Essentially the state of Vermont is a lien theory state. This means that the most commonly used instrument of security is the Mortgage Lien. Because of the fact that a mortgage lien does not contain a power of sale clause, and the property itself secures the loan, the only way to process a foreclosure is through the courts. This process is commonly known as a “judicial foreclosure”.
The lender is required to go to court to file a complaint, or sue if you like, the borrower. The borrower has to be in default on their mortgage loan which generally means they have missed at least three consecutive payments. The complaint is filed by means of a “lis pendens” and this goes to Superior Court in Vermont. The lis pendens is public information and it informs the public that a property will be going on sale as part of a foreclosure proceeding.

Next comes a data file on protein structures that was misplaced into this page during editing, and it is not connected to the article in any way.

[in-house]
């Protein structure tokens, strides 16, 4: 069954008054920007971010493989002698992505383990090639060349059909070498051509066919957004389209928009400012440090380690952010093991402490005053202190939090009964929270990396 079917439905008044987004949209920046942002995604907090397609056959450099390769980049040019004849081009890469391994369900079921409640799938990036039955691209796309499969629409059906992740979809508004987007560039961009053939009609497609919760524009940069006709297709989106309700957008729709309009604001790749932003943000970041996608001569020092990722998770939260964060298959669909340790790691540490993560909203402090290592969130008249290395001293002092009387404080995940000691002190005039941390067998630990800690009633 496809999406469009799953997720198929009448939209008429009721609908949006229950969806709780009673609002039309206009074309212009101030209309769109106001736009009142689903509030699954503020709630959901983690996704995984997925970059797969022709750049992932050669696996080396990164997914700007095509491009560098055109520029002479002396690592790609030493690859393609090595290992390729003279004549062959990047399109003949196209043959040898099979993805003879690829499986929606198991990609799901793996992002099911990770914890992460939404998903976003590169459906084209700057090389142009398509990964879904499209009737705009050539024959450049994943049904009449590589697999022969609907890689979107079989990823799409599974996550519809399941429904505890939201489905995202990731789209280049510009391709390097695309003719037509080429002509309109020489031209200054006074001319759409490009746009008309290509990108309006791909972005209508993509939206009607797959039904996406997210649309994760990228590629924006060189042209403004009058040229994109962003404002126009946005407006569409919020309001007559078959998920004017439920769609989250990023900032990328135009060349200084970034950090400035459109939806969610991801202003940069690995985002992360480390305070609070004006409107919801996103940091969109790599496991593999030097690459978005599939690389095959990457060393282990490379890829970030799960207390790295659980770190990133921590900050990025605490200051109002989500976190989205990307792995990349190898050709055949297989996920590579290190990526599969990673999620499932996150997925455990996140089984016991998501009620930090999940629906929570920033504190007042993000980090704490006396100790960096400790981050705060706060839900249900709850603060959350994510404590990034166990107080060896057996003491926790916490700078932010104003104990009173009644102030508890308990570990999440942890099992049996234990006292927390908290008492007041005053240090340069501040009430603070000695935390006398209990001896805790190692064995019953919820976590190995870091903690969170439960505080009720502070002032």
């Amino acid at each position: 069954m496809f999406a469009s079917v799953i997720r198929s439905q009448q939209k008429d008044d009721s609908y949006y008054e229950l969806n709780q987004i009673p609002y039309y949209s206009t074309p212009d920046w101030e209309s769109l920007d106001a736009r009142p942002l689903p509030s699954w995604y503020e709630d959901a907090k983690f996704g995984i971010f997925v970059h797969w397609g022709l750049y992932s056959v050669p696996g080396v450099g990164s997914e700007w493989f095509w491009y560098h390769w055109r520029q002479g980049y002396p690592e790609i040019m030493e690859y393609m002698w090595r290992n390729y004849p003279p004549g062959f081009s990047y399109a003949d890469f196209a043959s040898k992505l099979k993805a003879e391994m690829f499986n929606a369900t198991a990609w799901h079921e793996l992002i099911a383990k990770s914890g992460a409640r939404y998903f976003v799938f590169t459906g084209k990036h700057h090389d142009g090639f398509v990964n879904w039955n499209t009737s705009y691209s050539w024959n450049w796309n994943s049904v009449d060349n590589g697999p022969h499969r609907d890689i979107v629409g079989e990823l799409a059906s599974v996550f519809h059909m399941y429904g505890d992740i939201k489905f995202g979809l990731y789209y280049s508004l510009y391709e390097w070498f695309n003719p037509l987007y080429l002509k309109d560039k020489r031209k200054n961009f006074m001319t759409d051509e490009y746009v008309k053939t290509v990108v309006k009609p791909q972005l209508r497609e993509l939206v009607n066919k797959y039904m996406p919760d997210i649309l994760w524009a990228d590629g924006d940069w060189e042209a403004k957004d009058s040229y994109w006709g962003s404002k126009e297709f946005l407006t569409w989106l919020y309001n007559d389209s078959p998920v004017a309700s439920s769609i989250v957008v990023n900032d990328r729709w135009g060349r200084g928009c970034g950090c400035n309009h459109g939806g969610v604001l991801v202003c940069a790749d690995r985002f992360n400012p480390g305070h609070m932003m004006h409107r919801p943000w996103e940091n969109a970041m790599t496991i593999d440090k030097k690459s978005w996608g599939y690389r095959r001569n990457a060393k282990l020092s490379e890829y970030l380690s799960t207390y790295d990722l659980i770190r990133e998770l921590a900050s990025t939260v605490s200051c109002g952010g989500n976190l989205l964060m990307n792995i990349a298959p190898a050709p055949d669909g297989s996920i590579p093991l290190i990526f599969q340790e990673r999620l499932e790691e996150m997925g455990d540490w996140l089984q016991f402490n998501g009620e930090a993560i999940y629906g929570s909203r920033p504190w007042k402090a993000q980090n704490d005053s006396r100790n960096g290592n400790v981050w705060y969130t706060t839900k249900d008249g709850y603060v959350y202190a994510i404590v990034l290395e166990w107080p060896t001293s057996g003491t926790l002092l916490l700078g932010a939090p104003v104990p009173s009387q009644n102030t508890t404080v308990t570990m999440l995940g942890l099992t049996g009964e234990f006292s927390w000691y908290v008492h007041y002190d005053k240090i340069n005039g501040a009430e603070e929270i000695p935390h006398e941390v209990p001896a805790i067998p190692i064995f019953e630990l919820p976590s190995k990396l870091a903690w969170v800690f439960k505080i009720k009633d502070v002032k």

The most common procedure used in this state is “strict foreclosure”. Strict foreclosure streamlines the foreclosure process which makes it faster and therefore less expensive. If used it also indicates that the borrower will not be allowed rights of redemption, even though there are statutory rights of redemption of 6 – 12 months in this state. Other means of judicial foreclosure will allow this right.
Deficiency judgments are allowed in this state and these are applicable if the property is auctioned at a public sale for and amount which is less than the amount owed on the underlying mortgage loan. In essence the lender is allowed to further sue the borrower for an amount which is the difference between the sale and the mortgage amount owed, however they do have to take care not to sell the property too cheaply or their deficiency judgment will not be allowed.